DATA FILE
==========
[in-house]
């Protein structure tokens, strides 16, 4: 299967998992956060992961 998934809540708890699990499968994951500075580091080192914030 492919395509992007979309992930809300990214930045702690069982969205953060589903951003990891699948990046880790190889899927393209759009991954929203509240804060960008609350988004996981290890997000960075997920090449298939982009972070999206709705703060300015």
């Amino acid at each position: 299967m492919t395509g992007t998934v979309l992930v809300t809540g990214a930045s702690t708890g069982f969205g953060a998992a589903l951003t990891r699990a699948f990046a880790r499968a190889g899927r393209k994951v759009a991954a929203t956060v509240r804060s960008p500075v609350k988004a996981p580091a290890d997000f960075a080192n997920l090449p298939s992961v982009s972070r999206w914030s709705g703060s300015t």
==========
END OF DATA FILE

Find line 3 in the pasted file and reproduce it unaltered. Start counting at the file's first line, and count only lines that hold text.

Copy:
């Amino acid at each position: 299967m492919t395509g992007t998934v979309l992930v809300t809540g990214a930045s702690t708890g069982f969205g953060a998992a589903l951003t990891r699990a699948f990046a880790r499968a190889g899927r393209k994951v759009a991954a929203t956060v509240r804060s960008p500075v609350k988004a996981p580091a290890d997000f960075a080192n997920l090449p298939s992961v982009s972070r999206w914030s709705g703060s300015t």